Now I am aware of the counter argument to all of this which was very well stated by a conservative friend of mine, and for reference later in this post I will refer to this as the “conservative argument”. He wrote, “Tax cuts for the wealthy benefit the poor more than they do the wealthy. A rich person will be rich whether you take 90% or 20% of their income. However it is what you do not see at the surface of this scenario that benefits the working class and the government. The rich person has no incentive to build a factory when the income generated from the factory will be taxed at a high rate. What is seen is the high tax rate, what is unseen is the economic activity that is not generated. With a lower tax rate the rich person will have incentive to build a factory. The rich person benefits with a profit, the workers get jobs and income, and the government collects taxes on the factory income and from the workers.”
I understand this argument and I am not arguing that expansion of business does not occur. What I am arguing is that the expansion rate of business is not at all in line with the enormous increases in the concentration of wealth.
Here is how I see the problem. Take for example Wal-Mart, last year their net income increased 8% to $7.64 billion. Now Wal-Mart took some of that additional income and invested it in opening new stores, which under the “conservative argument” creates new jobs and helps the poor. But at the same time they created new jobs that did nothing to decrease the divide between the poor and the rich. Instead it created jobs that still offered full-time wages that were barely enough to live on. So yes according to the “conservative argument” it did create new investment, the problem was that the investment only created new jobs that required people working them to stay at a low economic level.
Then compare that to Costco. Last year Costco increased their net income by 13%. With this increase they plan to open 30 new stores in 2006 creating numerous new jobs. Thus they are following the “conservative argument”. The interesting thing about this is that Costco pays wages that are 40% higher then Wal-Mart and they provide affordable healthcare coverage to 90% of their full and part-time workers. Add onto this that Costco has a turnover rate that is five times lower then Wal-Mart and that they promote almost 100% from within. Therefore a company that offers good wages keeps their workers and then promotes their workers up, therefore giving every worker the ability to move up income brackets and live a more prosperous life. This sounds great.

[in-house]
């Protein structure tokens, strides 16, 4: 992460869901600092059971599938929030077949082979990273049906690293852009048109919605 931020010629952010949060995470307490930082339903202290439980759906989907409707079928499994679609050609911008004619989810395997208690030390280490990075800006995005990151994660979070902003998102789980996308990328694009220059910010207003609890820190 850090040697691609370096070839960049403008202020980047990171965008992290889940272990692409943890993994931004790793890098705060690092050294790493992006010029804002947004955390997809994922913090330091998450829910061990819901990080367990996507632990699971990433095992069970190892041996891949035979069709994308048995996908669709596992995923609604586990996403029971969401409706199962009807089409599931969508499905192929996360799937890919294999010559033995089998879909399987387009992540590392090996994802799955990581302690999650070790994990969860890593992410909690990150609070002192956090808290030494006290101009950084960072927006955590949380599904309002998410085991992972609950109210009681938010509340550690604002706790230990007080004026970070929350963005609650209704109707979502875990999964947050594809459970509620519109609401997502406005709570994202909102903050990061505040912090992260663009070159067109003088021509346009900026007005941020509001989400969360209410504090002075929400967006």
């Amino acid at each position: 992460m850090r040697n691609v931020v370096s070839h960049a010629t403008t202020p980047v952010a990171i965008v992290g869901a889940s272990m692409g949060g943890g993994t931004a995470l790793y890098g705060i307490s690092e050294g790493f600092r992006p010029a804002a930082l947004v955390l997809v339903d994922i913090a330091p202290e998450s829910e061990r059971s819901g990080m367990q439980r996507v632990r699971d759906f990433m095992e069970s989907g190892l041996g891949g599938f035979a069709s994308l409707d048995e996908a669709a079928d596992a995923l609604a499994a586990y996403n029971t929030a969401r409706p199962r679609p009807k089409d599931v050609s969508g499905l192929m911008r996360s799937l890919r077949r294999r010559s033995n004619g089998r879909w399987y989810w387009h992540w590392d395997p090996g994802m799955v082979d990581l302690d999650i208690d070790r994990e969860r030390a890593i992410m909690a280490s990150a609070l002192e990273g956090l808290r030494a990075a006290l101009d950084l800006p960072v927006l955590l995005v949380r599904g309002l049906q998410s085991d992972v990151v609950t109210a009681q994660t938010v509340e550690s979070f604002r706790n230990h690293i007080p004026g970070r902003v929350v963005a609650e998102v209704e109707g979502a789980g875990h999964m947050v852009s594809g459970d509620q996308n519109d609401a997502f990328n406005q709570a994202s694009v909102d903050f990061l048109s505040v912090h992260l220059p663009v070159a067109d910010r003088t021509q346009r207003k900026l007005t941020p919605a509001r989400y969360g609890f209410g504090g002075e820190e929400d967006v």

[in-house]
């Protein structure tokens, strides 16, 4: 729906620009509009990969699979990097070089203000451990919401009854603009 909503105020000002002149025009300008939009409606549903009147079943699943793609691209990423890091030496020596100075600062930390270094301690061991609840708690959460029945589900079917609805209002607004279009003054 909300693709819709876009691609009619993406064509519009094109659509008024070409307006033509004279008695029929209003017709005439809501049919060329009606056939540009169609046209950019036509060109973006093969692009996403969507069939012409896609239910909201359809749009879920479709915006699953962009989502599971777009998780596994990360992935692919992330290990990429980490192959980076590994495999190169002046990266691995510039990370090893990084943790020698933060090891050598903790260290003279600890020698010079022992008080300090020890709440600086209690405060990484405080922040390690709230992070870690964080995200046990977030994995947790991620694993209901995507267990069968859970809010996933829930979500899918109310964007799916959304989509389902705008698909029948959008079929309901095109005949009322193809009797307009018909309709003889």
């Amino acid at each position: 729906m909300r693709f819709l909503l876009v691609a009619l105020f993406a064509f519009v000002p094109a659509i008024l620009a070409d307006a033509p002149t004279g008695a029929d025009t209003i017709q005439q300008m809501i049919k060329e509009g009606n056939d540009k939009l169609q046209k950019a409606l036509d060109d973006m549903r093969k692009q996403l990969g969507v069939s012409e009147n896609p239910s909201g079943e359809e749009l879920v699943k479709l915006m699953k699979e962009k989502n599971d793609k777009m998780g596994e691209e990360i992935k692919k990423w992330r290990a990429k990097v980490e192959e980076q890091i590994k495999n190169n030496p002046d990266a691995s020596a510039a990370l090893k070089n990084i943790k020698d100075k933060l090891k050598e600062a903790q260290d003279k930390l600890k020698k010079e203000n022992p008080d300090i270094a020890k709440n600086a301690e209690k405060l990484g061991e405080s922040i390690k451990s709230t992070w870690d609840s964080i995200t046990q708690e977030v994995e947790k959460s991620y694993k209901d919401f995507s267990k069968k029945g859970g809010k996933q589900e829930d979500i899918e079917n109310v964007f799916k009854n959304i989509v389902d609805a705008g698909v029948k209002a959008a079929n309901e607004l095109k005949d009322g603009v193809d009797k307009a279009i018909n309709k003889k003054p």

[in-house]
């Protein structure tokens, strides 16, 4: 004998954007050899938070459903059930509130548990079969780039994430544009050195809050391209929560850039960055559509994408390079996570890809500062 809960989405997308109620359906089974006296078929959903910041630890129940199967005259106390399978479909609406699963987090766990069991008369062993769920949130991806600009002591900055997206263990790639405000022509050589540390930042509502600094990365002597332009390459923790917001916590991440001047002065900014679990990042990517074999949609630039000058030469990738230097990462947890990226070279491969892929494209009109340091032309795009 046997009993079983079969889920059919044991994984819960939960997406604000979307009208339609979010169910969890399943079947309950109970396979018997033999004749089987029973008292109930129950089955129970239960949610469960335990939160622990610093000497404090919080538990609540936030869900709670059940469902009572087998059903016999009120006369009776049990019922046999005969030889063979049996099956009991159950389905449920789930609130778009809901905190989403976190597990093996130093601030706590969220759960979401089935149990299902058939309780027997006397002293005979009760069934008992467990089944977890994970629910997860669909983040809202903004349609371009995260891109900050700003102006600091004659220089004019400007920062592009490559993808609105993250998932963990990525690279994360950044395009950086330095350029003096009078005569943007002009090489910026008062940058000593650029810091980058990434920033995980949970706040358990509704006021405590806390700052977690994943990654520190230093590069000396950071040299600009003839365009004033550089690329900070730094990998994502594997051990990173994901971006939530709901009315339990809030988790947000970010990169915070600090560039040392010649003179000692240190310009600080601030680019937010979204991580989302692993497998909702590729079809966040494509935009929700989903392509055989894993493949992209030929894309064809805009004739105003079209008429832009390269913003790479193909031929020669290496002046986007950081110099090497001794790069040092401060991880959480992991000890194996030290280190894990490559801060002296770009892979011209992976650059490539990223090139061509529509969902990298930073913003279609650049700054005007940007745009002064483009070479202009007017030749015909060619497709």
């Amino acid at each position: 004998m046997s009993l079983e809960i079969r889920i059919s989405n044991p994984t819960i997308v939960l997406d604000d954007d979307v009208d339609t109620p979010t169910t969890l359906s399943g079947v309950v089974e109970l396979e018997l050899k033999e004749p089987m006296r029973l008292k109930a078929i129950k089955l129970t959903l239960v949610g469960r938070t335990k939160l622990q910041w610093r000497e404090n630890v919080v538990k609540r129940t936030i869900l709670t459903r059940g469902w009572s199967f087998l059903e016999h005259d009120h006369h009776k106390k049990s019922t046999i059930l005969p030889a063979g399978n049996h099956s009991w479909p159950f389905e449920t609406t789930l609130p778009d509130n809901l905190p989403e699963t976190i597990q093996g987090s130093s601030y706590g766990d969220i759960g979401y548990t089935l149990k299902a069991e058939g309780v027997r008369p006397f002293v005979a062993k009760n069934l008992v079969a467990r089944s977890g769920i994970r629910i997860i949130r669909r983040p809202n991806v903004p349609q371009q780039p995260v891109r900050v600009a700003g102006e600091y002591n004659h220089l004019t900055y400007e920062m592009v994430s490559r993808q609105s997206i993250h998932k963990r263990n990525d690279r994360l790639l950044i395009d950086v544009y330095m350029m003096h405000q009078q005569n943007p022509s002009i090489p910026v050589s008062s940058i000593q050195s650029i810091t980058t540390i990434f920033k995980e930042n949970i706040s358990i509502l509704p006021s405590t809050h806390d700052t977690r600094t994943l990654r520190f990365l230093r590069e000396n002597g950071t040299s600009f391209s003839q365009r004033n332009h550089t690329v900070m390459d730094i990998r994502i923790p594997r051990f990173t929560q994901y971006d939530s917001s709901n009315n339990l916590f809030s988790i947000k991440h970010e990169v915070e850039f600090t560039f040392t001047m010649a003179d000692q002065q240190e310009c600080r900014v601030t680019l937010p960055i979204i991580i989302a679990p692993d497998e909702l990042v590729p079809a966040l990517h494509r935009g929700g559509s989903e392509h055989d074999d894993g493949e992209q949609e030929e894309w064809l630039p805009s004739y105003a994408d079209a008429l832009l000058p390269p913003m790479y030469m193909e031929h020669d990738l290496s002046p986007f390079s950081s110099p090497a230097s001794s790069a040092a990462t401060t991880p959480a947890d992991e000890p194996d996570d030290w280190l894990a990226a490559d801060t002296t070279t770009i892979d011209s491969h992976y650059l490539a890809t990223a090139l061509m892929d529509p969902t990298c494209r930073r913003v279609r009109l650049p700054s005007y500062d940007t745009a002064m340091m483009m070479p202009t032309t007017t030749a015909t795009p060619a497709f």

The problem with this, according to many Wall Street analysts, is that by having Costco offer such high wages and benefits they are taking away from money that should be going back to shareholders in the form of increased investment in expansion projects or dividends. However, if Costco would follow the advice of analysts they would be perpetuating the problems of an increasing divide between the wealthy and the poor since most of those who are investors and shareholders are already in the upper percentage of wealth. But by continuing their current strategy they are actually helping to fill the gap between the poor and the rich, while at the same time operating a profitable and competitive business.
That is how I think this issue needs to be addressed. I am not necessarily arguing that we should hike the hell out of taxes on the wealthiest Americans, I would actually be in favor of cutting taxes if that was coupled with legislation that also forced companies to adopt wage and promotion policies like Costco is currently using. The problem is that most companies are not following this policy at all and instead strictly adopt a policy that makes increasing shareholder wealth the main priority and ignoring the stakeholders and society in general who are not shareholders. And when the priority is increasing shareholder wealth at the cost of workers and the general public then the policy only perpetuates the disparity of wealth between the poor and the rich.
I am too cynical to think that companies would be willing to adopt these policies strictly because of market pressure, so that is why I think that there needs to be legislation that forces companies to do so. I would argue that something has to be done or else in 30-50 years the distribution of wealth in this country will be similar to current distribution in Latin American countries, and I don’t know anyone who thinks that would be a positive thing.
So those are my arguments, but I am by no means an expert on anything I just spoke about so please chime in all of you loyal PePers and let me know what you think.